Up two-sets-to-love against Novak at last year’s French Open coupled with tasting success against the Serb in Monte-Carlo back in April will provide Musetti with all of the confidence in the world to put up a gallant fight.

Flying over the radar: Stefanos Tsitsipas [GRE]

This may pose as a shock to some, but Tsitsipas has relatively underperformed on the grass which is a shock in itself. The world number 5 has failed to make it past the fourth round at Wimbledon, something that has been lingering over him for some time now. Tsitispas’ last two tournaments on grass have not been convincing, losing in three sets to veteran Richard Gasquet in Stuttgart before succumbing to a straight sets loss to Nicolas Jarry in Halle and a three-set defeat to Yannick Hanfmann in Mallorca. A nightmare draw won’t help his cause, paired with Dominic Thiem in the first round before a likely matchup against home favourite and former Wimbledon champion Andy Murray. Don’t be surprised to see an early exit from the Greek.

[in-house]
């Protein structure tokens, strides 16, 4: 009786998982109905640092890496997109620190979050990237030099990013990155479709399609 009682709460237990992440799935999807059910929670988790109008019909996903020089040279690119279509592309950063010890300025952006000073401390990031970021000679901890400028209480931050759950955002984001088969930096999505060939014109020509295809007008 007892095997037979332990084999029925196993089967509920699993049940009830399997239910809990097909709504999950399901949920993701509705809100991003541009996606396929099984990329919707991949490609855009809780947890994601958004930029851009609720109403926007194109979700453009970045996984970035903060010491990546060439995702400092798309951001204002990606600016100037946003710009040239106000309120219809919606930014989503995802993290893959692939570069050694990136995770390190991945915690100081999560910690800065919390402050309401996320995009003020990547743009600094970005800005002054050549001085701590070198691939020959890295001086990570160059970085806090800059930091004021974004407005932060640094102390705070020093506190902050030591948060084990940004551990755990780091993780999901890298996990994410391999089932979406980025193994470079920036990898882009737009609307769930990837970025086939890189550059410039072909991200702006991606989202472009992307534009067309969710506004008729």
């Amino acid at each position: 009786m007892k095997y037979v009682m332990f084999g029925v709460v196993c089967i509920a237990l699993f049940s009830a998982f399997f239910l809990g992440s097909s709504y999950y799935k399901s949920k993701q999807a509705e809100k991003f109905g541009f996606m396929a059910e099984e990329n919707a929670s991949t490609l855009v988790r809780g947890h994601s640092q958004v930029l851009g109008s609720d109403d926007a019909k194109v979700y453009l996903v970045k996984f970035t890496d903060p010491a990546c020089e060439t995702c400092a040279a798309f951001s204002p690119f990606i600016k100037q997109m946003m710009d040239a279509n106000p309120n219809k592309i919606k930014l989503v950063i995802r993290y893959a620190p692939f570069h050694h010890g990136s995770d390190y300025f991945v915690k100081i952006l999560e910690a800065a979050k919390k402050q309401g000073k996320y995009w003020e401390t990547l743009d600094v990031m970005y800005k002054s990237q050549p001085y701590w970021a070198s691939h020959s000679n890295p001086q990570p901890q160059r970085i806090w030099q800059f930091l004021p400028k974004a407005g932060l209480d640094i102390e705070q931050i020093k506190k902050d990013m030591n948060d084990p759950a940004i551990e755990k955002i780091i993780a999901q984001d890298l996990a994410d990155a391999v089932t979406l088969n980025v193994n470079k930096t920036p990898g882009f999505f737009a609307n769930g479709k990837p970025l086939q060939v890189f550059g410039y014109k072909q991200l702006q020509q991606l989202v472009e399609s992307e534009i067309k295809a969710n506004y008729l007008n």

Daniil Medvedev [RUS] Medvedev is on a similar boat to that of Tsitsipas, as the former US Open champion has also failed to make it past the fourth round of Wimbledon, albeit denied entry last year, as well as the tournament scrapped in 2020 due to the pandemic. Form-wise, similar patterns are also noticeable as Medvedev bowed out in the first round in Hertogenbosch to Adrian Mannarino before losing to Bautista Agut in straights at the Quarter-final stage of Halle. There is no doubt that the world number 3 has the weapons and defensive ability to compete with anyone in the world, but he still hasn’t quite found his rhythm to go all the way and lift the trophy.

The first round should pose no issues against British wildcard Arthur Fery, but a potential meeting against Mannarino could be the start of his downfall, having only won two of his six meetings against the Frenchman, as well as having to face Alcaraz and Rune on the same side of the bracket.

Casper Ruud [NOR]